Beyond Images Challenging myths and presenting facts about Israel 
ARIEL SHARON: unwilling to compromise….?
London - published on 5 May 2003
Beyond Images Ref: 32

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“Ariel Sharon wants to maintain permanent occupation of the West Bank and Gaza and crush the Palestinian nation. He is unwilling to compromise.”

RESPONSE – hatred of Ariel Sharon is blinding Israel’s critics

Ariel Sharon is widely disliked and vilified across the world. His intentions are routinely portrayed in the most negative possible light, and any indications of moderation are either ignored, or dismissed cynically as “public relations”.

Yet, in a series of public statements in Israel since 2001, Mr Sharon has outlined a political position which confounds his critics. The two most significant recent statements were his speech to a conference on Israeli national security in December 2002 (known as the Herzliya speech), and his interview with left-of-centre Israeli newspaper Ha’aretz on 15 April 2003. Mr Sharon reiterated his commitment to defending Israel’s security, and that Palestinian terrorism must cease before diplomacy can resume. However, here are extracts:-

…..on the pursuit of peace and a two-state solution

“We all want peace. It is not a competition over who wants peace more. We also know that entering into political negotiations for peace is the true path which will bring about an acceleration of economic growth and prosperity. I have said it before and will say it again today: Israel is prepared to make painful concessions for a true peace…. in the present regional and international reality Israel must act with courage to accept the political plan [based on Mr Bush’s vision for a two-state solution]. There are risks involved, but also enormous opportunities…Mr Bush’s peace plan [which calls for a viable Palestinian state coexisting side-by-side with Israel] is a reasonable, pragmatic and practicable one…” (from Herzliya speech)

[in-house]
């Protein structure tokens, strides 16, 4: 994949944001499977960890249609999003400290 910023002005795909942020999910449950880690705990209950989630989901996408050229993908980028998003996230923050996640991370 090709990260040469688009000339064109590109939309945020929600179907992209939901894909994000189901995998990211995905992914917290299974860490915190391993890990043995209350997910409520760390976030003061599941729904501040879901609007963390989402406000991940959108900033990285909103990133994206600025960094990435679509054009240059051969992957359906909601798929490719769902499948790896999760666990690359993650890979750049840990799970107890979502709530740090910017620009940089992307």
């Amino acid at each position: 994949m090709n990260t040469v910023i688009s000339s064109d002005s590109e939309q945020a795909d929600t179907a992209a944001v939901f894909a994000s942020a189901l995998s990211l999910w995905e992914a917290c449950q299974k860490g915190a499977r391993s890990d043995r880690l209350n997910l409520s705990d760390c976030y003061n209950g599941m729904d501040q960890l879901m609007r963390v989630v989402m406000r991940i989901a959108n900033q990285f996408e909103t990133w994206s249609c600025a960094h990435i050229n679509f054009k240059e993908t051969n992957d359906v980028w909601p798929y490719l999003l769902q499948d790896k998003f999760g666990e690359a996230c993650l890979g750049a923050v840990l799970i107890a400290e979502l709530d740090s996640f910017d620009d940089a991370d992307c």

…..Palestinian statehood and enabling them run their own lives

Question: Have you accepted the idea of two states for two peoples?

Ariel Sharon: I believe that this is what will happen. One has to view things realistically. Eventually there will be a Palestinian state. I view things first and foremost from our perspective. I do not think that we have to rule over another people and run their lives. I do not think that we have the strength for that. It is a very heavy burden on the public and it raises ethical problems and heavy economic problems…” (from Haaretz interview)

…. on Israel’s reoccupation of Palestinian cities since June 2002

“… our stay in Jenin and Nablus is temporary. Our presence in those cities was created in order to protect Israeli citizens from terrorist activities. It is not a situation that can persist…” (from Haaretz interview)

“Political concessions which will be made [by Israel] in the future - as those made in the past - are irreversible…. Israel will not re-control the territories from which it withdrew as a result of political agreements….” (Herzliya speech)

…. on dismantling West Bank settlements and withdrawing from parts of the biblical Land of Israel